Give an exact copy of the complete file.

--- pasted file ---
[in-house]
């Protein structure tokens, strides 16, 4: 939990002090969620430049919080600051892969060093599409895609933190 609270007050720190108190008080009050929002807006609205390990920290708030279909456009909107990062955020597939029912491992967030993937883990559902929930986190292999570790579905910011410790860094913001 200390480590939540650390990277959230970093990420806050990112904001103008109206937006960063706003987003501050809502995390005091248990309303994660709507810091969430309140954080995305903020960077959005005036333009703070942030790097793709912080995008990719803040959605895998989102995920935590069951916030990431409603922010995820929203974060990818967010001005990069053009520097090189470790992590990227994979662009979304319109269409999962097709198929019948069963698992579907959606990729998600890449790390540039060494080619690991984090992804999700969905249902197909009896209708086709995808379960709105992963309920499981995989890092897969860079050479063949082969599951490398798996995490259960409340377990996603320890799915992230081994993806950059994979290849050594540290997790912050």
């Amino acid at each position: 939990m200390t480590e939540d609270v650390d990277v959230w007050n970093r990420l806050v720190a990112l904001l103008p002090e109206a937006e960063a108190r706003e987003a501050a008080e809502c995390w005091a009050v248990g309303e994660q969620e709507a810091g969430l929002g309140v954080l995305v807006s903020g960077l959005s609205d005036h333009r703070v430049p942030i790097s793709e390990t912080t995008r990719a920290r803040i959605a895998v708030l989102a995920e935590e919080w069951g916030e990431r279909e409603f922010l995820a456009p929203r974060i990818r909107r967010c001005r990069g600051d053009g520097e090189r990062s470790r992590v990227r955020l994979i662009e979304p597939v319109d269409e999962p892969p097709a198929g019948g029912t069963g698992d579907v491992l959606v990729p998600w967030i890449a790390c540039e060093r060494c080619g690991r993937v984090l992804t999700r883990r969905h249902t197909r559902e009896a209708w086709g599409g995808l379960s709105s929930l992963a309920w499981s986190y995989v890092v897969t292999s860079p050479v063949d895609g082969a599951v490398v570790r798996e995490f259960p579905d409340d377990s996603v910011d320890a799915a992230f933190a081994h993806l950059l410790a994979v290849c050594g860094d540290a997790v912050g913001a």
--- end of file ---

[in-house]
């Protein structure tokens, strides 16, 4: 939990002090969620430049919080600051892969060093599409895609933190 609270007050720190108190008080009050929002807006609205390990920290708030279909456009909107990062955020597939029912491992967030993937883990559902929930986190292999570790579905910011410790860094913001 200390480590939540650390990277959230970093990420806050990112904001103008109206937006960063706003987003501050809502995390005091248990309303994660709507810091969430309140954080995305903020960077959005005036333009703070942030790097793709912080995008990719803040959605895998989102995920935590069951916030990431409603922010995820929203974060990818967010001005990069053009520097090189470790992590990227994979662009979304319109269409999962097709198929019948069963698992579907959606990729998600890449790390540039060494080619690991984090992804999700969905249902197909009896209708086709995808379960709105992963309920499981995989890092897969860079050479063949082969599951490398798996995490259960409340377990996603320890799915992230081994993806950059994979290849050594540290997790912050």
């Amino acid at each position: 939990m200390t480590e939540d609270v650390d990277v959230w007050n970093r990420l806050v720190a990112l904001l103008p002090e109206a937006e960063a108190r706003e987003a501050a008080e809502c995390w005091a009050v248990g309303e994660q969620e709507a810091g969430l929002g309140v954080l995305v807006s903020g960077l959005s609205d005036h333009r703070v430049p942030i790097s793709e390990t912080t995008r990719a920290r803040i959605a895998v708030l989102a995920e935590e919080w069951g916030e990431r279909e409603f922010l995820a456009p929203r974060i990818r909107r967010c001005r990069g600051d053009g520097e090189r990062s470790r992590v990227r955020l994979i662009e979304p597939v319109d269409e999962p892969p097709a198929g019948g029912t069963g698992d579907v491992l959606v990729p998600w967030i890449a790390c540039e060093r060494c080619g690991r993937v984090l992804t999700r883990r969905h249902t197909r559902e009896a209708w086709g599409g995808l379960s709105s929930l992963a309920w499981s986190y995989v890092v897969t292999s860079p050479v063949d895609g082969a599951v490398v570790r798996e995490f259960p579905d409340d377990s996603v910011d320890a799915a992230f933190a081994h993806l950059l410790a994979v290849c050594g860094d540290a997790v912050g913001a």